Ramadan Reflection Day 4: What I Learn From a Non-Muslim Fasting

Imam Khalid Latif is blogging his reflections during the month of Ramadan for the third year in a row, featured daily on HuffPost Religion. For a complete record of his previous posts, click over to the Islamic Center at New York University or visit his author page, and to follow along with the rest of his reflections, sign up for an author email alert above, visit his Facebook page or follow him on Twitter.

It's remarkable how many people who are not Muslim fast during the month of Ramadan. At our Islamic Center at NYU, we regularly have people break fast with us at our nightly dinners who are trying it out even though they are of others faiths or, at times, no faith at all.

What would compel someone to fast the month of Ramadan if they are not Muslim? Our fast entails giving up food, drink, and sexual activity from dawn until sunset. Lists of reasons behind this can be made and many who try it for a day, a week, or even the entire month agree that they find spiritual rest and benefit in observing the fast, breaking it with a community, and spending time in prayer with others. My thoughts are more focused though on why they would do it in the first place. Especially since they have never experienced any of the benefits of fasting because they had never fasted a Ramadan fast before.

The primary conclusion that my mind takes me to is that Muslims enjoy fasting, and those who see us fast observe that enjoyment and want to try it out. It might seem like a simplistic notion, but when you really break it down, if I see you doing something and can see that you love doing it, it's going to incline me towards doing it as well.

I don't support the idea that every person needs to bear the burden of representing their entire community to the rest of the world. I just don't think it's fair and I find it unreasonable. We all have names and narratives to go along with those names. Each one us doesn't have to get lost in the mix and suddenly have to set the standard for the understanding of 1.5 billion people. But in the way we have conveyed our fasting and normalized it as a practice to many people who have misunderstandings about our faith, at least in the United States, so too we can normalize other aspects of our faith by first building a similar relationship to them for ourselves. Each one us can teach someone and it doesn't have to be burdensome.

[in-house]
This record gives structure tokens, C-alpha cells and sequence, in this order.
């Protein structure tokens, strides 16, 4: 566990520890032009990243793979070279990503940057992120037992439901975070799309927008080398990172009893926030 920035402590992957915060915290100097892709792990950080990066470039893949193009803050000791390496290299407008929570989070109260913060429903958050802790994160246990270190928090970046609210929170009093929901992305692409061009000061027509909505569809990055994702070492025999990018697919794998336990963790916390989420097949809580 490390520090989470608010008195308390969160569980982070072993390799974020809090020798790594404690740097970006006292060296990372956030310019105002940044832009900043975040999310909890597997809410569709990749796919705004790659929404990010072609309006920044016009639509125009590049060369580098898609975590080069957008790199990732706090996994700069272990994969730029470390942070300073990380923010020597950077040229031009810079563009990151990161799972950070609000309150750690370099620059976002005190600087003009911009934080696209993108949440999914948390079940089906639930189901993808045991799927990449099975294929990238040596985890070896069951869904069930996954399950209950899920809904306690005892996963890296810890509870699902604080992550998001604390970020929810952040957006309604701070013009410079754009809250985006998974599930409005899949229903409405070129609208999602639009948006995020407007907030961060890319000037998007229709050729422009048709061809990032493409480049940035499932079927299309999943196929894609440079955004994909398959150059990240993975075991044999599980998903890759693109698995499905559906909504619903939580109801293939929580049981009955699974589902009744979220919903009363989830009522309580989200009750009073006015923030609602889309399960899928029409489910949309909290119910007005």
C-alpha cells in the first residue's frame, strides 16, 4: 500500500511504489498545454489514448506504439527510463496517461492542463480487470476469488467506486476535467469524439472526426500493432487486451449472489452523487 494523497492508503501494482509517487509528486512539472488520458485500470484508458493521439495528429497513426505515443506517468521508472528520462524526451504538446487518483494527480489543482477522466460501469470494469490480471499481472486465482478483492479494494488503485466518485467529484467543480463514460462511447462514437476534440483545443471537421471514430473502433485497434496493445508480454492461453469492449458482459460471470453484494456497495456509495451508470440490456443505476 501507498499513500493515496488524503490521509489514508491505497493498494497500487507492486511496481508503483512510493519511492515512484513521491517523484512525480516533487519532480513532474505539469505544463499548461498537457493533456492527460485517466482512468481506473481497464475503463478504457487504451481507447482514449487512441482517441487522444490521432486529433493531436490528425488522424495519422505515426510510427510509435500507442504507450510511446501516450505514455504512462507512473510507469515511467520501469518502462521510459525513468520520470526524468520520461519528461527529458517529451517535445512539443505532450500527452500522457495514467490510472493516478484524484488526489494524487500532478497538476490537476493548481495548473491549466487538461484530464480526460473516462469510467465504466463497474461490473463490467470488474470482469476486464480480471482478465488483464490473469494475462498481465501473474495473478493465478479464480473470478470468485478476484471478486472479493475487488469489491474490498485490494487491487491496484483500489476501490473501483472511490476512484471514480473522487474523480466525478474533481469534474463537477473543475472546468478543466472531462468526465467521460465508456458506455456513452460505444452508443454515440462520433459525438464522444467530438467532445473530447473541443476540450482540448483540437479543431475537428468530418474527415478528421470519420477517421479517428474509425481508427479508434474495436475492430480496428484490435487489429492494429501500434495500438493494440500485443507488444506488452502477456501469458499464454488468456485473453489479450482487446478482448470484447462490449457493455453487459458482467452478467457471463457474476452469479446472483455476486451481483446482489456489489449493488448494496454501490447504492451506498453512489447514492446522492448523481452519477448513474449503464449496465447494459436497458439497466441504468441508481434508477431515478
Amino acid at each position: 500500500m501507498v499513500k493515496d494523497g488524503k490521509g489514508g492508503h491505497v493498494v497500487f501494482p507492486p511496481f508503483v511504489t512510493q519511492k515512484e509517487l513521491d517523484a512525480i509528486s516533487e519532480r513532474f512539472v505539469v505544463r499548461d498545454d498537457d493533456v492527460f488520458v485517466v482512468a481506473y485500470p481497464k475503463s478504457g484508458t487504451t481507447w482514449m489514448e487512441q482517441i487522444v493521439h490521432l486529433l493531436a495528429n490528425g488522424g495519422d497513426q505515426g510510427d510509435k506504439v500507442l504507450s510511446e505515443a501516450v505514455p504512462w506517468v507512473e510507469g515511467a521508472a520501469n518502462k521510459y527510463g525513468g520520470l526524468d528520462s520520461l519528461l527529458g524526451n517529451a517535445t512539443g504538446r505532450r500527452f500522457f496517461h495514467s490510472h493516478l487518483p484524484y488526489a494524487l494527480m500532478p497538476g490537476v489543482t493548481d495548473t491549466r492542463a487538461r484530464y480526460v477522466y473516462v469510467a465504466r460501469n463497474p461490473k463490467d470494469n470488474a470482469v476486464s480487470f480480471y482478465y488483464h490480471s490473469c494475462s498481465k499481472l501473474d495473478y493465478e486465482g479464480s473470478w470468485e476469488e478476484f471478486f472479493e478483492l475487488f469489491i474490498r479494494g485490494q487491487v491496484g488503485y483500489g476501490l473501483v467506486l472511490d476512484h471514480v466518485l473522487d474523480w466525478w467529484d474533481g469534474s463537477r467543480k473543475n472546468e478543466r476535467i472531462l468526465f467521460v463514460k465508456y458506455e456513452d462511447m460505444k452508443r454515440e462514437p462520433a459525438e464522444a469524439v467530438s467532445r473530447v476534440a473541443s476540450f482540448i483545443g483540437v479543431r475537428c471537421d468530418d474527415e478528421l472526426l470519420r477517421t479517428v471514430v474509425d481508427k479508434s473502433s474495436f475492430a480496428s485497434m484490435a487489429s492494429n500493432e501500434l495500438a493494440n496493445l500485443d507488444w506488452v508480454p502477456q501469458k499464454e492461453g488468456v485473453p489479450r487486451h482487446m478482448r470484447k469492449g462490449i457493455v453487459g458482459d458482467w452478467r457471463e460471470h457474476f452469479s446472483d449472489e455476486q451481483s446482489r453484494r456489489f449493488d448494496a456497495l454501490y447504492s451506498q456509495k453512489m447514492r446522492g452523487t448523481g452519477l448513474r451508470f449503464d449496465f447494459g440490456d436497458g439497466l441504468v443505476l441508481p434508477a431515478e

Your friend who is fasting Ramadan is probably fasting in large part because they have seen you fast, not because they saw me or anyone else fast. They experienced your eagerness leading up to the month and the excitement that carries you through it. The constant messaging that comes is uplifting and invigorating. You not only speak of the change Ramadan brings to you but you actually embody that change by believing yourself that the fast is something that is beneficial, even if its only for the month. Your demeanor, your body language, and how you carry yourself changes. And the people around you see this and find it so attractive, they actually fast as well. That's amazing. Can you imagine what would happen if Muslims on a grassroots level felt empowered enough to do that with other parts of our faith?

Our holidays, the Eids, tend to not be as celebratory as we could make it. Some know that we perform Hajj, but not as deeply as they could as it is something that we leave until we're too old to perform it. We're definitely not approaching our daily prayers as a spiritually invigorating practice but are content praying in a classroom, office, or dressing room of a department store, if in fact we pray at all. There is no strategy or mindfulness in financially empowering our community through our Zakat and other charitable giving. But if we started to approach these things the same way we do as our fasting, not all but many would start to understand a little bit more about us.

Muslims spend a lot of time saying what we aren't. I'm not violent. I'm not a terrorist. I'm not oppressive to my women. But not too many of focus on saying what we are. And in turn people take their precedent from wherever they can and that usually ends up being a source that paints us to be something that we're not.

Every major media outlet has a pictorial essay up on Ramadan. The whole world knows that we fast. They don't really know so much else about us. If we want the rhetoric around our faith to change, we have to start approaching how we are living it and talking about it differently. By no means does this have to be done in pursuit of proselytizing. The goal is to just educate. And all of us can play a part in that process.

If you are fasting this Ramadan and looking for a place to break your fast, whether you are Muslim or not, we would love to have you join us at our Islamic Center at NYU. We have dinners every weeknight and you can find more info on them at www.nycramadan.com.